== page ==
Severe Trauma To Fatally Entangled Seal - Like World's Most Contaminated Orca

Lulu, a member of the UK’s only resident orca population, the West Coast Community, was found dead last year on the Isle of Tiree, Scotland.

Necropsy results have now revealed she had such high levels of chemical pollutants stored within her blubber that she may have been one of the most contaminated individuals in the world. It is believed that these toxins are linked with declining orca numbers around the globe, and may have already set the tiny West Coast Community population on the path to extinction.

The issue of persistent organic pollutants, such as the polychlorinated biphenyls that were found in Lulu’s body, have rightly captured everyone’s attention. With such large quantities of poison in her body, Lulu’s health had likely been affected, a factor that is suspected to have contributed to her death. Still, it is important to remember that Lulu’s actual cause of death came from another form of pollution entirely.

According to the Scottish Marine Animal Stranding Scheme, which conducted Lulu’s necropsy, she “died from becoming entangled in creel rope.” This chronic entanglement resulted in her drowning.

Young grey seal found fatally entangled on Friday in North East England
Young grey seal found fatally entangled on Friday in North East England

In 2016, 33 whales, seals and seabirds were reported as entangled to the UK’s marine animal rescue charity British Divers Marine Life Rescue (BDMLR), and numbers seem to be on the rise. So far this year there have already been a further 21 reports, including an entangled humpback whale off the coast of Devon, which was successfully rescued in March.

However, as with Lulu, sometimes the damage proves fatal, which was the case for BDMLR’s most recent call-out: A young grey seal found entangled in North East England.

“I received a text from BDMLR on Friday the 5th of May at 0952am, asking if anyone was available to assess a large seal at St. Mary’s Lighthouse,” Richard Ilderton, the North East Area Rescue Coordinator said. “I was there within twenty minutes and found the seal lying on its stomach, with a very obvious band of exposed flesh caused by a thick strip of embedded plastic.” It is thought that the seal swam through the plastic packing loop as a small pup, becoming constricted as it grew.

It was quickly apparent to Ilderton that the young male had just died: “After speaking with staff on the island, it seems that I had missed this seal by a matter of minutes.” Ilderton admitted to being both sad and angry after seeing another otherwise “healthy animal’s life cut short by individuals from our species who are unable to manage their rubbish.”

Since he started volunteering for BDMLR in 2003, Ilderton has attended a number of seals who have had fishing line or netting wrapped around them, some resulting in serious injuries.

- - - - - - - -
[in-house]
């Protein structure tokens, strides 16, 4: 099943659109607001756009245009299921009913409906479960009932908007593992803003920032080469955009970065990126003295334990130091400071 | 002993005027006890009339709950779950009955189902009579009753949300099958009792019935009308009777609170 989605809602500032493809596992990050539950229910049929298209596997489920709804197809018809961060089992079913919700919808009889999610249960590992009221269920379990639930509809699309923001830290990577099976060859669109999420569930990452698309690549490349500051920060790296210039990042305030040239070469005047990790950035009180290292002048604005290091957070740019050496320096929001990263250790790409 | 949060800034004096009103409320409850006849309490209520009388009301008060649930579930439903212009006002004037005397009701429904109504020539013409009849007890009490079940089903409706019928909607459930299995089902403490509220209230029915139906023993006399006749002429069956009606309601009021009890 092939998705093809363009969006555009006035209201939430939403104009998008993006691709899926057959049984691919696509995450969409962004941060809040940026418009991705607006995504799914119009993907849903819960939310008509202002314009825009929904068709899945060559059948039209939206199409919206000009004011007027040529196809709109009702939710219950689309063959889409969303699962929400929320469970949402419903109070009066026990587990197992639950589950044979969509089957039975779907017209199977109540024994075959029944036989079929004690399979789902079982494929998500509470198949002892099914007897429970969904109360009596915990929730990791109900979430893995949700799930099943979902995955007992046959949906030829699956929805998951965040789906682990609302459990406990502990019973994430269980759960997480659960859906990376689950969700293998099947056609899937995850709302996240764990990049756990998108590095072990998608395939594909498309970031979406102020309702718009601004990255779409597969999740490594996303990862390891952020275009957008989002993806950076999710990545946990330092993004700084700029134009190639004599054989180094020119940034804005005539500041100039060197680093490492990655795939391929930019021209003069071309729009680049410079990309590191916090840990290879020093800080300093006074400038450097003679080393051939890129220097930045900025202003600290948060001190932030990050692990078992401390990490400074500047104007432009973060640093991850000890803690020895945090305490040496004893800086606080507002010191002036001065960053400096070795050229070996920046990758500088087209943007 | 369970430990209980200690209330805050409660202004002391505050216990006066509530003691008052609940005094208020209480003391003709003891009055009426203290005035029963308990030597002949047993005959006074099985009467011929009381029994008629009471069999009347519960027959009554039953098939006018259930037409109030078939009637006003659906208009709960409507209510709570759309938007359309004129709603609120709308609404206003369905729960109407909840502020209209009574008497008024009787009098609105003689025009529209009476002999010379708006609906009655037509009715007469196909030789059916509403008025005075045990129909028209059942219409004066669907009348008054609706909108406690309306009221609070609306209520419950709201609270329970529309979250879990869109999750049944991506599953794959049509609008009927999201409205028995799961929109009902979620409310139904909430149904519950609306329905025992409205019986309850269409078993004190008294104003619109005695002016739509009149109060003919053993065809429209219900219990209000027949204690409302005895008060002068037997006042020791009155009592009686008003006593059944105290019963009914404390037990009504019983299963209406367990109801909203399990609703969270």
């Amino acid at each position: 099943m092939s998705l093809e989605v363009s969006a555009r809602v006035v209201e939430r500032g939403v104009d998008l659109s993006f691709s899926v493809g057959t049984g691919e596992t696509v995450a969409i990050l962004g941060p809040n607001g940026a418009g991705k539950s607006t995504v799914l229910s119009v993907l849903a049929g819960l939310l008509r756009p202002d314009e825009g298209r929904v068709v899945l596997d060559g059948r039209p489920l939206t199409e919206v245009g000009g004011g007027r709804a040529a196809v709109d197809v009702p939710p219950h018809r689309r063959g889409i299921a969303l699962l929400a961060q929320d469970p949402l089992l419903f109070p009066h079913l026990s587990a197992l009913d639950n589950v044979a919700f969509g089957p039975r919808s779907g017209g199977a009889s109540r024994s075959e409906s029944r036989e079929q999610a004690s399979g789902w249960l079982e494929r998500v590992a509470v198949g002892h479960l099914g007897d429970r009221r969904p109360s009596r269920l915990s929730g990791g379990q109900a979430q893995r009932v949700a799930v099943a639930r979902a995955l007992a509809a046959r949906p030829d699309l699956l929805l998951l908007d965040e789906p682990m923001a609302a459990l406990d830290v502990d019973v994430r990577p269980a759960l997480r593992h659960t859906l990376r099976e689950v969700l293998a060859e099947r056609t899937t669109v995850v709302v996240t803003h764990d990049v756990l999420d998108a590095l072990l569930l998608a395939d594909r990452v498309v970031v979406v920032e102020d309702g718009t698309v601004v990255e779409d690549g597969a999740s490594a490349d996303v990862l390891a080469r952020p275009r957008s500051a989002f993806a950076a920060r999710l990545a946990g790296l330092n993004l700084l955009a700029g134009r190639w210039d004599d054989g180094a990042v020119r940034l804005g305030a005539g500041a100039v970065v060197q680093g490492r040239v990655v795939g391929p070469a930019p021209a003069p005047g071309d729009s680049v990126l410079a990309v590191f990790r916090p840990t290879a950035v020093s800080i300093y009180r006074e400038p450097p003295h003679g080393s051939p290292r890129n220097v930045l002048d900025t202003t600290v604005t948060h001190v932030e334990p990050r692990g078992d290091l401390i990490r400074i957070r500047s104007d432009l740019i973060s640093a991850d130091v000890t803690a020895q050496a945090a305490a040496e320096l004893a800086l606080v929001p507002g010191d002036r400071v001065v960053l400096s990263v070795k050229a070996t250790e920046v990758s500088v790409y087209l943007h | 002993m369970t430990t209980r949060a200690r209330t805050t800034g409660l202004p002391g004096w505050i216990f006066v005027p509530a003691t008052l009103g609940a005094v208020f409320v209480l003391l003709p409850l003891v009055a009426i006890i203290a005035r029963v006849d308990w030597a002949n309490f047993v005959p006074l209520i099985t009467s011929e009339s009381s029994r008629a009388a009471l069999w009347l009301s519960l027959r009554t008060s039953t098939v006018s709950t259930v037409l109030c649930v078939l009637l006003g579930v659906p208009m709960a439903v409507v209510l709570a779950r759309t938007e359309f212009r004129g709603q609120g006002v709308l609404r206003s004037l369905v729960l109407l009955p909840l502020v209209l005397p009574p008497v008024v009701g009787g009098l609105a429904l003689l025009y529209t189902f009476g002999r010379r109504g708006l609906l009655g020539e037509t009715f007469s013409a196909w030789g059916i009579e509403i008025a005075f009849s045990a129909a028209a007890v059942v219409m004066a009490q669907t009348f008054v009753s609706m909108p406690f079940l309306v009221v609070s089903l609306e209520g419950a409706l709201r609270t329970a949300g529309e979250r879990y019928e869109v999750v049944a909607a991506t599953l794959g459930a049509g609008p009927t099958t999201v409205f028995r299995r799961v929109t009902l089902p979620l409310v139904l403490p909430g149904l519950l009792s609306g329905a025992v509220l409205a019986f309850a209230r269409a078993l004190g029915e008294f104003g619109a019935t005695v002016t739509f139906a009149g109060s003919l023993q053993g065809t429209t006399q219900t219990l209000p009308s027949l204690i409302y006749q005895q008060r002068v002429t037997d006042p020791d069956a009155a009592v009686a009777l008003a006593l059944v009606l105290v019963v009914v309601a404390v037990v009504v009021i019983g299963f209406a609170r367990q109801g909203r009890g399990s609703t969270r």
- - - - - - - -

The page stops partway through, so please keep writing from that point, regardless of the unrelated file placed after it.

“One of the first was near Low Newton in Northumberland, with a large amount of material around its neck, cutting into the skin and starting to slice through the blubber,” Ilderton recounted. Unlike the seal on Friday, this pup was disentangled, given treatment and later released back into the sea.

As well as freeing a number of entangled seals, Ilderton has also been called out to a maternally dependent sei whale, which stranded in Druridge Bay in 2012. This baby is an example of another threat that plastic poses to marine life. When its stomach was checked, it was found to contain sections of plastic guttering, a small jockey wheel and other plastic debris.

Sei whale calf found stranded in Druridge Bay in 2013 with plastic debris in its stomach (pictured top left)
Sei whale calf found stranded in Druridge Bay in 2013 with plastic debris in its stomach (pictured top left)

Speaking of the seal from Friday, Ilderton stated, “This is the first time in this area that we haven’t managed to treat and free an entangled seal that has been reported to us. Had this seal been spotted sooner, we would have had a very good chance of getting to it and saving its life.”

Despite this tragic ending, BDMLR staff are pleased to see that people are being more mindful about proper litter disposal. Based at BDMLR’s headquarters, Julia Cable is a Rescue Coordinator for the whole of the UK. Speaking with people living near and visiting coastal areas on a daily basis has left her feeling encouraged: “For all of the harm that is being caused, it is great to see so many people getting involved in beach cleans. We all want to enjoy our beaches and the shoreline, so let’s make it a safer place for marine life too.”

If you find a live injured, stranded or entangled marine mammal in the UK, please call British Divers Marine Life Rescue’s Rescue Hotline on 01825 765 546.

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